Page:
The Stochastic Oscillator is a popular momentum indicator used to assess the strength and potential reversals of a price trend by comparing the closing price of an asset to its price range over a specified period.
It consists of two lines: the %K line and the %D line.
%K Line: current closing price about the price range over a specific period
%D Line: moving average of the %K Line helps smooth out its fluctuations and provides additional insights
Both %K and %D Lines "oscillate" between 0 and 100.
How the Stochastic Oscillator is calculated
Golden Cross and Death Cross
When the %K line crosses above the %D line (Golden cross), it generates a bullish signal, suggesting that the asset may experience upward price movement. Conversely, when the %K line crosses below the %D line (Death cross), it generates a bearish signal, indicating a potential downward price movement.
%K and %D lines combined could produce signals
Overbought and Oversold
A stochastic Oscillator reading above 80 is considered overbought and below 20 is considered oversold.
However, it is important to note that the stochastic reading in the oversold region does not mean a "buy signal."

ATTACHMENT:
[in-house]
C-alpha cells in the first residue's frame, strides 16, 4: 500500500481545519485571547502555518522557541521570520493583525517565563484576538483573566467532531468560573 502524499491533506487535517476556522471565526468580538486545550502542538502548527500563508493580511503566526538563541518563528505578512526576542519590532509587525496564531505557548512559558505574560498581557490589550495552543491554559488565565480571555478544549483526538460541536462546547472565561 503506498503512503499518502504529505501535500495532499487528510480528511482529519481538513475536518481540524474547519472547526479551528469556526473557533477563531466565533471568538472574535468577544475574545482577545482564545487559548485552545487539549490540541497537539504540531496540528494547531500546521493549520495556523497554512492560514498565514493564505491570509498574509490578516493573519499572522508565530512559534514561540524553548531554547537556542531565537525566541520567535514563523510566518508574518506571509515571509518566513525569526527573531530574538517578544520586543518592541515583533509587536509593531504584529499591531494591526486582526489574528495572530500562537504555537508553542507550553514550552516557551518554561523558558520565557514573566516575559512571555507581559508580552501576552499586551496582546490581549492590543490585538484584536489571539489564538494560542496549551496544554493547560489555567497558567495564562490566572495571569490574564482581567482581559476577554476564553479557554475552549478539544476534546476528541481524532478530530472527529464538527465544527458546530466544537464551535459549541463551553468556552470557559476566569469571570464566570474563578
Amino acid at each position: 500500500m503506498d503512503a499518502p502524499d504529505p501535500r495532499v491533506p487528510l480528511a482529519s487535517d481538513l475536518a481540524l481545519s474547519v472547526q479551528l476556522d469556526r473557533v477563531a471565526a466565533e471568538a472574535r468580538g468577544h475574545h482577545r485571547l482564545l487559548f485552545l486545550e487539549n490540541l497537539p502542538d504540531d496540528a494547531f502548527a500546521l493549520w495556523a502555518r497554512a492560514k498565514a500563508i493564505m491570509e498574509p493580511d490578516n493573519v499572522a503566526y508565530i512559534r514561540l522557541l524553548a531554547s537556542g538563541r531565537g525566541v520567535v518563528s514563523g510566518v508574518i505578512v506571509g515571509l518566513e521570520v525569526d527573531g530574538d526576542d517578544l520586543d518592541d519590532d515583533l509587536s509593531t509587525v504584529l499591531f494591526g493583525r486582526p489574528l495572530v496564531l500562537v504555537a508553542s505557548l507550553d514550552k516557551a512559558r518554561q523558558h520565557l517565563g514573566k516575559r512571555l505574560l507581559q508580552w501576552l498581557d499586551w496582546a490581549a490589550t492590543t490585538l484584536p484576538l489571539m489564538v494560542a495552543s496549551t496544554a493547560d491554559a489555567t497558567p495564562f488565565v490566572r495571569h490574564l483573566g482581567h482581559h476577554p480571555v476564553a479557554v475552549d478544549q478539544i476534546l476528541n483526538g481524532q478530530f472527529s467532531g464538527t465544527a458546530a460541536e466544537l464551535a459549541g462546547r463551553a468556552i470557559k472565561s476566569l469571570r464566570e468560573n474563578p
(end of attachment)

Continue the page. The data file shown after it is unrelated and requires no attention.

Instead, it is still considered bullish while in the overbought level and bearish while in the oversold level.
The trend is expected to end (weaken) and potentially reverse (turning point) when the stochastic oscillator breaks above/below the overbought/oversold level.
Oversold DOES NOT Mean "BUY"
Indicators may move in a reverse direction of the price trend: "Divergence." The divergence of oscillators suggests that the trend may reverse soon. However, as always, confirmation is crucial; you cannot solely enter the trade depending on divergence but should confirm with price action and other indicators.
Divergence could be helpful finding trend reversals
Overall, the Stochastic Oscillator provides traders with insights into the momentum and potential turning points of an asset, helping them make informed trading decisions.